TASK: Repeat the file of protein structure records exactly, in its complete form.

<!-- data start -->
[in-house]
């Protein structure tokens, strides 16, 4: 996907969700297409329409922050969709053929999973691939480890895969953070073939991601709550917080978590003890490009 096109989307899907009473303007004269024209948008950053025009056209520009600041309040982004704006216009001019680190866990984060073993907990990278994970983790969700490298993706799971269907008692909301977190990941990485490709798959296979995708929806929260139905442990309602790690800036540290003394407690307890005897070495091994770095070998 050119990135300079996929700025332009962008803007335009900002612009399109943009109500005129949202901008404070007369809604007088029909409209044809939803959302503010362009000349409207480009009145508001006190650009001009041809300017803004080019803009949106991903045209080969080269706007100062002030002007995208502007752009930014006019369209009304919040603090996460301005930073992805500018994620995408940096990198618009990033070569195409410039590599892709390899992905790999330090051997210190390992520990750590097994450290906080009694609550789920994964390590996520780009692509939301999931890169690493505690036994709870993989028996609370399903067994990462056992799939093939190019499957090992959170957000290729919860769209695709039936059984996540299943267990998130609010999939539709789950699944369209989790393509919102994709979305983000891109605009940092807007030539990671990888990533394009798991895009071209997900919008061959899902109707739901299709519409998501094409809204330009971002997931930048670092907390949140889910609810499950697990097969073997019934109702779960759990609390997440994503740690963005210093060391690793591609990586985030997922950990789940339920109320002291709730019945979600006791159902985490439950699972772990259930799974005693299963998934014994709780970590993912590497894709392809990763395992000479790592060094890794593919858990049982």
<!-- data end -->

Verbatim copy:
[in-house]
């Protein structure tokens, strides 16, 4: 996907969700297409329409922050969709053929999973691939480890895969953070073939991601709550917080978590003890490009 096109989307899907009473303007004269024209948008950053025009056209520009600041309040982004704006216009001019680190866990984060073993907990990278994970983790969700490298993706799971269907008692909301977190990941990485490709798959296979995708929806929260139905442990309602790690800036540290003394407690307890005897070495091994770095070998 050119990135300079996929700025332009962008803007335009900002612009399109943009109500005129949202901008404070007369809604007088029909409209044809939803959302503010362009000349409207480009009145508001006190650009001009041809300017803004080019803009949106991903045209080969080269706007100062002030002007995208502007752009930014006019369209009304919040603090996460301005930073992805500018994620995408940096990198618009990033070569195409410039590599892709390899992905790999330090051997210190390992520990750590097994450290906080009694609550789920994964390590996520780009692509939301999931890169690493505690036994709870993989028996609370399903067994990462056992799939093939190019499957090992959170957000290729919860769209695709039936059984996540299943267990998130609010999939539709789950699944369209989790393509919102994709979305983000891109605009940092807007030539990671990888990533394009798991895009071209997900919008061959899902109707739901299709519409998501094409809204330009971002997931930048670092907390949140889910609810499950697990097969073997019934109702779960759990609390997440994503740690963005210093060391690793591609990586985030997922950990789940339920109320002291709730019945979600006791159902985490439950699972772990259930799974005693299963998934014994709780970590993912590497894709392809990763395992000479790592060094890794593919858990049982």